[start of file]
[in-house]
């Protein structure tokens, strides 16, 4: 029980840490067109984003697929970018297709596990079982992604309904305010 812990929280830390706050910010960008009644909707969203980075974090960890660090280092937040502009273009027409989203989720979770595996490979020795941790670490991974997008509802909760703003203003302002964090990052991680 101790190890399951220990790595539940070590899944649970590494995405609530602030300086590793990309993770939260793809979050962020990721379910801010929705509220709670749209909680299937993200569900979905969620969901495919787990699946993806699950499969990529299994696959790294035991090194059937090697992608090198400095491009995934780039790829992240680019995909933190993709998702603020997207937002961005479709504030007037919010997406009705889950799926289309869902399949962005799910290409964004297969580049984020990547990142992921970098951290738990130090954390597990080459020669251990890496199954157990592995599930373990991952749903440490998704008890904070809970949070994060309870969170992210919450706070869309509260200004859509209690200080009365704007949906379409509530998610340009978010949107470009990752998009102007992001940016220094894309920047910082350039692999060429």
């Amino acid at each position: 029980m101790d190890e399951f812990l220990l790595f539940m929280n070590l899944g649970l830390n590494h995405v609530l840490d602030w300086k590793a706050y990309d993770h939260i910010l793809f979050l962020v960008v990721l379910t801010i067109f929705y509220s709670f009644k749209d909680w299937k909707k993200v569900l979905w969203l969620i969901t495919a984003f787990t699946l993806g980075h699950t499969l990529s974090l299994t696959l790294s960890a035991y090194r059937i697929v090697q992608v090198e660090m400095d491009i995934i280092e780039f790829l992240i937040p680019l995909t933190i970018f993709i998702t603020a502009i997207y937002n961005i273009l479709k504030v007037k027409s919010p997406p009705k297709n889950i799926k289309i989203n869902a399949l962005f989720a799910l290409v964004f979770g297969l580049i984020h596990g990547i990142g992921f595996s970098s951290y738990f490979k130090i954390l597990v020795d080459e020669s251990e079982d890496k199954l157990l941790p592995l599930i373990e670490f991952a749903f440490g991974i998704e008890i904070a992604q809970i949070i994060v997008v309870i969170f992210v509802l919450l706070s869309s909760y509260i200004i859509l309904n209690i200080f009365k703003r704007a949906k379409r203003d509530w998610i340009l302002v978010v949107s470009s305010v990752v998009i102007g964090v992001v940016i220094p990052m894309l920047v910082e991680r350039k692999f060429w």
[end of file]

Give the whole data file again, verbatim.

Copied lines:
[in-house]
């Protein structure tokens, strides 16, 4: 029980840490067109984003697929970018297709596990079982992604309904305010 812990929280830390706050910010960008009644909707969203980075974090960890660090280092937040502009273009027409989203989720979770595996490979020795941790670490991974997008509802909760703003203003302002964090990052991680 101790190890399951220990790595539940070590899944649970590494995405609530602030300086590793990309993770939260793809979050962020990721379910801010929705509220709670749209909680299937993200569900979905969620969901495919787990699946993806699950499969990529299994696959790294035991090194059937090697992608090198400095491009995934780039790829992240680019995909933190993709998702603020997207937002961005479709504030007037919010997406009705889950799926289309869902399949962005799910290409964004297969580049984020990547990142992921970098951290738990130090954390597990080459020669251990890496199954157990592995599930373990991952749903440490998704008890904070809970949070994060309870969170992210919450706070869309509260200004859509209690200080009365704007949906379409509530998610340009978010949107470009990752998009102007992001940016220094894309920047910082350039692999060429």
């Amino acid at each position: 029980m101790d190890e399951f812990l220990l790595f539940m929280n070590l899944g649970l830390n590494h995405v609530l840490d602030w300086k590793a706050y990309d993770h939260i910010l793809f979050l962020v960008v990721l379910t801010i067109f929705y509220s709670f009644k749209d909680w299937k909707k993200v569900l979905w969203l969620i969901t495919a984003f787990t699946l993806g980075h699950t499969l990529s974090l299994t696959l790294s960890a035991y090194r059937i697929v090697q992608v090198e660090m400095d491009i995934i280092e780039f790829l992240i937040p680019l995909t933190i970018f993709i998702t603020a502009i997207y937002n961005i273009l479709k504030v007037k027409s919010p997406p009705k297709n889950i799926k289309i989203n869902a399949l962005f989720a799910l290409v964004f979770g297969l580049i984020h596990g990547i990142g992921f595996s970098s951290y738990f490979k130090i954390l597990v020795d080459e020669s251990e079982d890496k199954l157990l941790p592995l599930i373990e670490f991952a749903f440490g991974i998704e008890i904070a992604q809970i949070i994060v997008v309870i969170f992210v509802l919450l706070s869309s909760y509260i200004i859509l309904n209690i200080f009365k703003r704007a949906k379409r203003d509530w998610i340009l302002v978010v949107s470009s305010v990752v998009i102007g964090v992001v940016i220094p990052m894309l920047v910082e991680r350039k692999f060429w």